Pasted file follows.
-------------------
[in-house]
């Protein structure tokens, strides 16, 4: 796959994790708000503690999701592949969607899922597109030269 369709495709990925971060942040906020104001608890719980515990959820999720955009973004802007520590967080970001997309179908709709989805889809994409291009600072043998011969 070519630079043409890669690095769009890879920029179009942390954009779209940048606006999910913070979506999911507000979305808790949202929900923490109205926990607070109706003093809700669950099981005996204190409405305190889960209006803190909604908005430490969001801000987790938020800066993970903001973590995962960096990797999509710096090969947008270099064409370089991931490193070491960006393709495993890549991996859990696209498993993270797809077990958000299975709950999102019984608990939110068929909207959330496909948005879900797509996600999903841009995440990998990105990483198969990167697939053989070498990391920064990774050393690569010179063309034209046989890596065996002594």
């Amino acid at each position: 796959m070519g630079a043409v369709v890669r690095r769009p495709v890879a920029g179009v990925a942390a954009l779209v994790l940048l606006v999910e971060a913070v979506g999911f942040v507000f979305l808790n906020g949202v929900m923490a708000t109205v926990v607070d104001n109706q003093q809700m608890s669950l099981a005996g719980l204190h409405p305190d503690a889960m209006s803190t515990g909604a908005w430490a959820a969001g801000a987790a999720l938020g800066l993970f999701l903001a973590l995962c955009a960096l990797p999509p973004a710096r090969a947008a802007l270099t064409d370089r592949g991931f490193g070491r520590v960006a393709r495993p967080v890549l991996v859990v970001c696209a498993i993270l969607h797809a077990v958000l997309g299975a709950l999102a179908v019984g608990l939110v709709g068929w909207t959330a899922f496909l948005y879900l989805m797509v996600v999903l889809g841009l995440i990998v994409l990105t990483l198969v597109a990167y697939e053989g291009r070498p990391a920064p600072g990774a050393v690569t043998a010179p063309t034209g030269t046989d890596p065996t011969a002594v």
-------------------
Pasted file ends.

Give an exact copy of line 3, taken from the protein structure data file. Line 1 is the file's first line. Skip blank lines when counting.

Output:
């Amino acid at each position: 796959m070519g630079a043409v369709v890669r690095r769009p495709v890879a920029g179009v990925a942390a954009l779209v994790l940048l606006v999910e971060a913070v979506g999911f942040v507000f979305l808790n906020g949202v929900m923490a708000t109205v926990v607070d104001n109706q003093q809700m608890s669950l099981a005996g719980l204190h409405p305190d503690a889960m209006s803190t515990g909604a908005w430490a959820a969001g801000a987790a999720l938020g800066l993970f999701l903001a973590l995962c955009a960096l990797p999509p973004a710096r090969a947008a802007l270099t064409d370089r592949g991931f490193g070491r520590v960006a393709r495993p967080v890549l991996v859990v970001c696209a498993i993270l969607h797809a077990v958000l997309g299975a709950l999102a179908v019984g608990l939110v709709g068929w909207t959330a899922f496909l948005y879900l989805m797509v996600v999903l889809g841009l995440i990998v994409l990105t990483l198969v597109a990167y697939e053989g291009r070498p990391a920064p600072g990774a050393v690569t043998a010179p063309t034209g030269t046989d890596p065996t011969a002594v």